Koreans in the north generally feel that the proliferation of nuclear weapons has enabled them to be much more secure as a country. Now that the DPRK has the atomic bomb, the United States is far less likely to attack or invade and carry out the “regime change” it often discusses.

Critiques of the DPRK in relation to the topic of “human rights” often completely ignore the context and history of Korea. Between 3 and 4 million Koreans died in the Korean War, with no peace treaty ever signed. A similarly large amount died during the 1990s as a result of malnutrition, imposed on the country by the United States. The people of the DPRK are fighting for their very lives against the most powerful and well armed government in the world. Millions of Korean lives have already been claimed by the United States.

No country, facing such extreme threats and encirclement, can be expected to be a free, open society full of debate and discussion. The DPRK is locked down, in a state of war, fighting for its survival. No sensible person would claim it is a paradise, or an ideal model for human civilization. Under extremely hostile circumstances, the DPRK survives — primarily because of the political brilliance of the Korean Workers Party and its overall ability to mobilize and maintain the loyalty of the population.

Often the US media portrays the DPRK’s leadership as vulgar nationalists or “supremacists.” Those who fall for US media claims that the DPRK is somehow “racist” should note that the DPRK has a record of international solidarity with oppressed peoples around the world.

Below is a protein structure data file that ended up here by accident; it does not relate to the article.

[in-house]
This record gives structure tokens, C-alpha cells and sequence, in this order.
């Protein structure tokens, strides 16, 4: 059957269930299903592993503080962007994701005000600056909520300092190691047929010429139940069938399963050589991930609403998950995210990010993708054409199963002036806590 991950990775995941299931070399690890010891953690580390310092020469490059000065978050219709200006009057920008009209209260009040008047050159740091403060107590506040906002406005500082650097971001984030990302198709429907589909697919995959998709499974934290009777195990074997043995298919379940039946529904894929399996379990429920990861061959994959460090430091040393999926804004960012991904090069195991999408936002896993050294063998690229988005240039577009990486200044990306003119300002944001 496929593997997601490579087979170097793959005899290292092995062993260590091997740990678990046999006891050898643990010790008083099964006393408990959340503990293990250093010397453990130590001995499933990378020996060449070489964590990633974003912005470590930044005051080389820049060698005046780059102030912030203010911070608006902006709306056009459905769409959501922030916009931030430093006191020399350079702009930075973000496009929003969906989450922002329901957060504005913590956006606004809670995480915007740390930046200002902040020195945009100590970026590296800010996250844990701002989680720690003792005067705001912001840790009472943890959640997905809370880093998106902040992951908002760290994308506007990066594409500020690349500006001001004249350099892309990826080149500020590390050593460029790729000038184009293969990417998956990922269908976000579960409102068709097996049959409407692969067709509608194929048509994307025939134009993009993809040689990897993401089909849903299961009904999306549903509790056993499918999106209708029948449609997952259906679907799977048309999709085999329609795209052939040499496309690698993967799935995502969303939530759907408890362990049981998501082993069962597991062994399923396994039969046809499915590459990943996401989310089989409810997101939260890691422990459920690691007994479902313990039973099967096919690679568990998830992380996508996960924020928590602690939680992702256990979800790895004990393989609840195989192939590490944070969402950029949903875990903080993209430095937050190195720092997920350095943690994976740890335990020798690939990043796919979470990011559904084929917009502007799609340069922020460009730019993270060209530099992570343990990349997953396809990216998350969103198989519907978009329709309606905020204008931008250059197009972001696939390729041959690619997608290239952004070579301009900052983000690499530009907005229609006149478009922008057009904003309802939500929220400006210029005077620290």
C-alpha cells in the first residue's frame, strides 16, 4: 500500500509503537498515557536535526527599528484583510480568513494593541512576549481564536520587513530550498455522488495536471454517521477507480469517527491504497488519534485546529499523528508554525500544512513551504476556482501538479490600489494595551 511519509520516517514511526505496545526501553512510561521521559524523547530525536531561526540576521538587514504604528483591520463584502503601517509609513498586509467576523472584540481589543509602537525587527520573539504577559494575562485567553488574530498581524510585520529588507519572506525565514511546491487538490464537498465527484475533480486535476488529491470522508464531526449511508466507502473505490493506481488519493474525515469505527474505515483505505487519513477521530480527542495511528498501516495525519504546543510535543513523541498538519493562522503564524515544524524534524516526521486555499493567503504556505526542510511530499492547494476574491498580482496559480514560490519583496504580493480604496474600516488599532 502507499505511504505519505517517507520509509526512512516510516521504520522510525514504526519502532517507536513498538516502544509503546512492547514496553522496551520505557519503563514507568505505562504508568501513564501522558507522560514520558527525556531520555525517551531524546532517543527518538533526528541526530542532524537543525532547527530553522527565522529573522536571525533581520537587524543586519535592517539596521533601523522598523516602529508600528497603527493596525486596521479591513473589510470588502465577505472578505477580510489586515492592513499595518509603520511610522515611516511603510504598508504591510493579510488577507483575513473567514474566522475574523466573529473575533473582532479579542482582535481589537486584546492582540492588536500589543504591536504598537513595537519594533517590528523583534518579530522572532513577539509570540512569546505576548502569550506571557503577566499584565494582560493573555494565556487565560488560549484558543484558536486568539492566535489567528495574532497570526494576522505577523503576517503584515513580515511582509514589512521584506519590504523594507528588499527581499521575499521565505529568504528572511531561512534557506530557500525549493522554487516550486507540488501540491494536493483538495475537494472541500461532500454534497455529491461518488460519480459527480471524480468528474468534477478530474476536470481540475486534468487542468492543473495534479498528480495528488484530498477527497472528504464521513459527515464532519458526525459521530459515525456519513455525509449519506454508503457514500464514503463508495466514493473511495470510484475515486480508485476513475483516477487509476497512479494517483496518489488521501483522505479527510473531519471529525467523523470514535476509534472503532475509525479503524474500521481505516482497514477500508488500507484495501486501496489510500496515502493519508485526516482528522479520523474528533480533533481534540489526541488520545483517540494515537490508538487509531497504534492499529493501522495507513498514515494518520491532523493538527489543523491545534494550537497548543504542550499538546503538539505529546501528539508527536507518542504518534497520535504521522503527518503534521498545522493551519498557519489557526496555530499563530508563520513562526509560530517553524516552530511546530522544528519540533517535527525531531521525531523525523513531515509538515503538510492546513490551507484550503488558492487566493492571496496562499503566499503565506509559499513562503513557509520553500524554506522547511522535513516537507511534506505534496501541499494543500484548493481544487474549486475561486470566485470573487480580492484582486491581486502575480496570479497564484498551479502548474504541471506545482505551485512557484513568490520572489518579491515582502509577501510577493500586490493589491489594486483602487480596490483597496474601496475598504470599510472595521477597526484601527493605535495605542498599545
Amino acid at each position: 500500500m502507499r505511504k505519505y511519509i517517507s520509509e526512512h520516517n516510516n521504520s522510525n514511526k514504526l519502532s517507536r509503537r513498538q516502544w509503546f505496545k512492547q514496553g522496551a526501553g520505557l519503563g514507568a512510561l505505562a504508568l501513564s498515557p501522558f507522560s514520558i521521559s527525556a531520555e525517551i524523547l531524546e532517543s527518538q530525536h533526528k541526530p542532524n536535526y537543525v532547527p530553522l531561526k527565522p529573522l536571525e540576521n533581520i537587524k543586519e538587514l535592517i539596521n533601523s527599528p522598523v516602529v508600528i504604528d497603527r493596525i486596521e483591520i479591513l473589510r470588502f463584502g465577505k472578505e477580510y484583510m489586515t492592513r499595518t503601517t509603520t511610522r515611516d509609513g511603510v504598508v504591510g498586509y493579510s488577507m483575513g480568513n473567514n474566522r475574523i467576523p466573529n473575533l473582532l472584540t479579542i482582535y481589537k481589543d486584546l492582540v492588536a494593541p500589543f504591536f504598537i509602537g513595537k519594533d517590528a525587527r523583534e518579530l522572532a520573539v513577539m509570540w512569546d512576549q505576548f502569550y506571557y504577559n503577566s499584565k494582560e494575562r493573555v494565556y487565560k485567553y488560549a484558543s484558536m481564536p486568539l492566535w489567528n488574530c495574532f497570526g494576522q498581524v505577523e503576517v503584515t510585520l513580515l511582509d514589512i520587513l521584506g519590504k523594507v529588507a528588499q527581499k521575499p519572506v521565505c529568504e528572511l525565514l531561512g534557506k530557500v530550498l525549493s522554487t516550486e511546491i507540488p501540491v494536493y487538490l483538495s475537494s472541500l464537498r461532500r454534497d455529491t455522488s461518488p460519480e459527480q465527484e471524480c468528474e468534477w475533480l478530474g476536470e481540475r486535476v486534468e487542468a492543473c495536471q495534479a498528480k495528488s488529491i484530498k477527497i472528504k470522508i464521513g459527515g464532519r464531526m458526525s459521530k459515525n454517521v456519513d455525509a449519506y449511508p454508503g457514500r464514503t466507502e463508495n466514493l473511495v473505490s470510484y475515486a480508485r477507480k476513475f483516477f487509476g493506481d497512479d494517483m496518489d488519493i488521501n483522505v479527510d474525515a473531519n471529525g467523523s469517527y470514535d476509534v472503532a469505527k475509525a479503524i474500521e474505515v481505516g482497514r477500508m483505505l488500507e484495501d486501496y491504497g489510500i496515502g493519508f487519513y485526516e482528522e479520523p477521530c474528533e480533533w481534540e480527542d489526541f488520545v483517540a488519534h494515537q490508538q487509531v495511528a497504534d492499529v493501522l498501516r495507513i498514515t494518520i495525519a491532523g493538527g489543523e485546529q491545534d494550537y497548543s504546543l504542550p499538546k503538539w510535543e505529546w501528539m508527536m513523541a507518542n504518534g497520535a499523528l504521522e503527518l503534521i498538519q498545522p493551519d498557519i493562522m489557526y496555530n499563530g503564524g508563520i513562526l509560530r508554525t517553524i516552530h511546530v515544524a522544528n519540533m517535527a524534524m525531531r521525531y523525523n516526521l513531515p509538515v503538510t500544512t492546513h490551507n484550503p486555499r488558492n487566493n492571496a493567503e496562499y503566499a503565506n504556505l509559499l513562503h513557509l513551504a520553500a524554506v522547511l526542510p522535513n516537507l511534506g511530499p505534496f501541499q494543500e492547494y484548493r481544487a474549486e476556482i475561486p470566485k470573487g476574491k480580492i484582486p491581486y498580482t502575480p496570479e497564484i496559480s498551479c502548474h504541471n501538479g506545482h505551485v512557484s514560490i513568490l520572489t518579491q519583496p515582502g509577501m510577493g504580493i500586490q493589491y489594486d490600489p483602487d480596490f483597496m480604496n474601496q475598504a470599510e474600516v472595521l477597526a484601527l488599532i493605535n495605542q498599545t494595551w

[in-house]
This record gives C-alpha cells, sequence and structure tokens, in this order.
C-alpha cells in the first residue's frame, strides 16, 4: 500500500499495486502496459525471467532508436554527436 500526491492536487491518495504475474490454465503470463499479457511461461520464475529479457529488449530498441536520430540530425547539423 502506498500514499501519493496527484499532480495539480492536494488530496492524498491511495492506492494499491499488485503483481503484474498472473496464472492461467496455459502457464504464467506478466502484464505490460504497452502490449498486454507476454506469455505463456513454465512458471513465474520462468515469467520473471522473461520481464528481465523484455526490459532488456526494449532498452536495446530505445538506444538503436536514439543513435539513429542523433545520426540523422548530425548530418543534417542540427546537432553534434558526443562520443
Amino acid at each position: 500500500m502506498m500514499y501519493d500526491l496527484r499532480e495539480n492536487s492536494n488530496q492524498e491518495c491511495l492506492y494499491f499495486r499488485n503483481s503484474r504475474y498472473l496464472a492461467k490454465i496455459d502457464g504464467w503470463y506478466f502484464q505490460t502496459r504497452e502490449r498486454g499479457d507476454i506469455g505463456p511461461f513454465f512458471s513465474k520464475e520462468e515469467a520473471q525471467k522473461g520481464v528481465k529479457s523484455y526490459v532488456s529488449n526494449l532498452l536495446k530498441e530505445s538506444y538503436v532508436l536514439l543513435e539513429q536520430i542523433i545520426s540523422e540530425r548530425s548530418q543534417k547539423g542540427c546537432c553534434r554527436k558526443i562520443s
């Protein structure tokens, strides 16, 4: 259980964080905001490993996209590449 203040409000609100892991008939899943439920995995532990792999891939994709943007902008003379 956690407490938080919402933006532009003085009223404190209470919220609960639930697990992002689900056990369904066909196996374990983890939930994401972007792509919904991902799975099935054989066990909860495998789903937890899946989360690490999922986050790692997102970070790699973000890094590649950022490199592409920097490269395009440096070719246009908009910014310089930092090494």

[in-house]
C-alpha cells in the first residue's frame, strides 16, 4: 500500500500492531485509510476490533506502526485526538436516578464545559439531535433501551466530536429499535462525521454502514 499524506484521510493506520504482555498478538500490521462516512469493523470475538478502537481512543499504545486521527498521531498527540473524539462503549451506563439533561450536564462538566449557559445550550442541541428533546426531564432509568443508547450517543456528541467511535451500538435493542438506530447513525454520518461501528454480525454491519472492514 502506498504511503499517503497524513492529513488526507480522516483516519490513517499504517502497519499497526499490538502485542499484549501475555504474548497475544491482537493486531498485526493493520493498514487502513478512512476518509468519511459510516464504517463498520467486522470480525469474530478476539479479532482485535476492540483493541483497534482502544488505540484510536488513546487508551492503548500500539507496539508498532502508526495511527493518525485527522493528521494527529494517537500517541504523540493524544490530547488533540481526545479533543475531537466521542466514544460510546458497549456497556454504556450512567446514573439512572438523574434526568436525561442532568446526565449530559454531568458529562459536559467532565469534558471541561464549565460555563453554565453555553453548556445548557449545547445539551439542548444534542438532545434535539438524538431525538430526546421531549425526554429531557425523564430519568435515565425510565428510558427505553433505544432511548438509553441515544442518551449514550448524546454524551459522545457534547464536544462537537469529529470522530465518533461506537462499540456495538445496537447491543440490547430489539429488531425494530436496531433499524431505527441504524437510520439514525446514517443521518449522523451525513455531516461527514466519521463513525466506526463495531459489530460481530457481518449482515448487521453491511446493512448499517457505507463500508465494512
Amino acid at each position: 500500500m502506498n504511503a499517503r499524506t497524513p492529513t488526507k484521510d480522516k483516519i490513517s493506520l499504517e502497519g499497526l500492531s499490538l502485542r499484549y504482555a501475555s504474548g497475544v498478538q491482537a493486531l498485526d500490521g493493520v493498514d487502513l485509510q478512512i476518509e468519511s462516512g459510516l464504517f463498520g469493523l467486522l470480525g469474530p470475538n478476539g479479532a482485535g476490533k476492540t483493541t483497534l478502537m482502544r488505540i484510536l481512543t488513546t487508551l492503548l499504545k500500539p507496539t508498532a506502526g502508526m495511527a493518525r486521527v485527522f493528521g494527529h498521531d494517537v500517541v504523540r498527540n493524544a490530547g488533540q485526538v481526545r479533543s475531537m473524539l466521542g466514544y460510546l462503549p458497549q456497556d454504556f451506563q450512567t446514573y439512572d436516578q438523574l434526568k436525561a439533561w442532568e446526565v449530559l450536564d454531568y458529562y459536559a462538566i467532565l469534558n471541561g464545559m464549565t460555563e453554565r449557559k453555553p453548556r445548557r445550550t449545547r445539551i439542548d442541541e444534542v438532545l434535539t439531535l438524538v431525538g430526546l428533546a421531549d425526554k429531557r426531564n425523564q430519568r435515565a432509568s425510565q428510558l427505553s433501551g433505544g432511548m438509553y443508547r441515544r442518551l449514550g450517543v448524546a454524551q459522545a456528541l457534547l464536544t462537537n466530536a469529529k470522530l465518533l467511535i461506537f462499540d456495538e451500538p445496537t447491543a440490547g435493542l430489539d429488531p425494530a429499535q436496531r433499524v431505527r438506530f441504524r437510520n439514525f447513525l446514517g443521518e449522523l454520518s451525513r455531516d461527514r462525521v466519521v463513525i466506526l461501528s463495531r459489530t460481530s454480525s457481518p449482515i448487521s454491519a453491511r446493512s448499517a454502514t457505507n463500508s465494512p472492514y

The DPRK was very supportive of the US Black Panther Party during the 1970s.  The DPRK has come to the aid of the Palestinians.

The DPRK also supported the people of Zimbabwe as they fought against the British Empire and the apartheid settler state called “Rhodesia.” The DPRK supported the people of Angola in fighting against Portuguese colonialism. The DPRK even gave military support to Nelson Mandela and the African National Congress, while the US described them as “terrorists.”

Anti-Asian Racism and War Propaganda

Hatred for the DPRK seems to be almost compulsive in the United States. US media routinely repeats outrageous anti-DPRK allegations that have no basis in fact.

US media has claimed that women in the DPRK are forbidden to ride bicycles. This claim is easily refuted. Women in the DPRK not only ride bicycles, but have won Gold Medals in Olympic sports such as target shooting and weightlifting.

Without the slightest hesitation, US media repeated the claim that a prominent DPRK official was executed by “being eaten by a pack of wild dogs.” This outrageous story was proven to have originated in a satirical publication in China, and was never even intended to be true.